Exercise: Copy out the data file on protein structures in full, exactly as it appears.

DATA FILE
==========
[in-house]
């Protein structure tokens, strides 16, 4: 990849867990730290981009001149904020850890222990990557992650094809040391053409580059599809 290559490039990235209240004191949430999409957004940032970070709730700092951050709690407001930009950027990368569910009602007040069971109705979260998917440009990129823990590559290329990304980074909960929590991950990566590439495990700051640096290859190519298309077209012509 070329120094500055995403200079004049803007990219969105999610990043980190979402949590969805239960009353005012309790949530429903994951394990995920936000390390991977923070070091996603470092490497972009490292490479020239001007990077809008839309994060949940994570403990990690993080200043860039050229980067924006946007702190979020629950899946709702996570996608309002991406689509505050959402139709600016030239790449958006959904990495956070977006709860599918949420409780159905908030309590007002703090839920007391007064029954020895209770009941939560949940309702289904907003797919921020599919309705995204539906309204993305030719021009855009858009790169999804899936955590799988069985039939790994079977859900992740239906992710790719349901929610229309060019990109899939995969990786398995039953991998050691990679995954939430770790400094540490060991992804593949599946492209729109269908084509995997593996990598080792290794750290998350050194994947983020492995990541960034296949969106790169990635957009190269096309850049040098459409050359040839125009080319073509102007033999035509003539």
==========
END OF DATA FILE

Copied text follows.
[in-house]
């Protein structure tokens, strides 16, 4: 990849867990730290981009001149904020850890222990990557992650094809040391053409580059599809 290559490039990235209240004191949430999409957004940032970070709730700092951050709690407001930009950027990368569910009602007040069971109705979260998917440009990129823990590559290329990304980074909960929590991950990566590439495990700051640096290859190519298309077209012509 070329120094500055995403200079004049803007990219969105999610990043980190979402949590969805239960009353005012309790949530429903994951394990995920936000390390991977923070070091996603470092490497972009490292490479020239001007990077809008839309994060949940994570403990990690993080200043860039050229980067924006946007702190979020629950899946709702996570996608309002991406689509505050959402139709600016030239790449958006959904990495956070977006709860599918949420409780159905908030309590007002703090839920007391007064029954020895209770009941939560949940309702289904907003797919921020599919309705995204539906309204993305030719021009855009858009790169999804899936955590799988069985039939790994079977859900992740239906992710790719349901929610229309060019990109899939995969990786398995039953991998050691990679995954939430770790400094540490060991992804593949599946492209729109269908084509995997593996990598080792290794750290998350050194994947983020492995990541960034296949969106790169990635957009190269096309850049040098459409050359040839125009080319073509102007033999035509003539």